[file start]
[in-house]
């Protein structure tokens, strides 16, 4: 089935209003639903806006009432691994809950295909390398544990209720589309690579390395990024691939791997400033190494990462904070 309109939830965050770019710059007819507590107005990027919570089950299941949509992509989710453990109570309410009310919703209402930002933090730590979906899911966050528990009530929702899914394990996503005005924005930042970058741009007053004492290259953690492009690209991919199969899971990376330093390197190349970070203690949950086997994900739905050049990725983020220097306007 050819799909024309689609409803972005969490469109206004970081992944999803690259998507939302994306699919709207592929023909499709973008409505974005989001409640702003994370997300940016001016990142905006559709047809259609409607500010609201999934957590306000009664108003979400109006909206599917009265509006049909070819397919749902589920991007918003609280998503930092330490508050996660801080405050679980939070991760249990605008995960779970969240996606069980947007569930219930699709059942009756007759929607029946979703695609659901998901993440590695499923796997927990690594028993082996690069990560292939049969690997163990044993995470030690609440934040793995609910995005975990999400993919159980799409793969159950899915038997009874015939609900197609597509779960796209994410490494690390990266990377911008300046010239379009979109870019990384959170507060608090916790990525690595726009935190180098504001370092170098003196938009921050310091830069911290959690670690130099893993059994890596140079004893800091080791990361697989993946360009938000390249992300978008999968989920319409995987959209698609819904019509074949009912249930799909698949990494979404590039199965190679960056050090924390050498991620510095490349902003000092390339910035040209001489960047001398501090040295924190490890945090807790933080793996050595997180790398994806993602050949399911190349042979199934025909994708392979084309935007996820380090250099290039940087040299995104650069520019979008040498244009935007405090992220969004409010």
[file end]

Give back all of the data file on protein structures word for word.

[in-house]
């Protein structure tokens, strides 16, 4: 089935209003639903806006009432691994809950295909390398544990209720589309690579390395990024691939791997400033190494990462904070 309109939830965050770019710059007819507590107005990027919570089950299941949509992509989710453990109570309410009310919703209402930002933090730590979906899911966050528990009530929702899914394990996503005005924005930042970058741009007053004492290259953690492009690209991919199969899971990376330093390197190349970070203690949950086997994900739905050049990725983020220097306007 050819799909024309689609409803972005969490469109206004970081992944999803690259998507939302994306699919709207592929023909499709973008409505974005989001409640702003994370997300940016001016990142905006559709047809259609409607500010609201999934957590306000009664108003979400109006909206599917009265509006049909070819397919749902589920991007918003609280998503930092330490508050996660801080405050679980939070991760249990605008995960779970969240996606069980947007569930219930699709059942009756007759929607029946979703695609659901998901993440590695499923796997927990690594028993082996690069990560292939049969690997163990044993995470030690609440934040793995609910995005975990999400993919159980799409793969159950899915038997009874015939609900197609597509779960796209994410490494690390990266990377911008300046010239379009979109870019990384959170507060608090916790990525690595726009935190180098504001370092170098003196938009921050310091830069911290959690670690130099893993059994890596140079004893800091080791990361697989993946360009938000390249992300978008999968989920319409995987959209698609819904019509074949009912249930799909698949990494979404590039199965190679960056050090924390050498991620510095490349902003000092390339910035040209001489960047001398501090040295924190490890945090807790933080793996050595997180790398994806993602050949399911190349042979199934025909994708392979084309935007996820380090250099290039940087040299995104650069520019979008040498244009935007405090992220969004409010």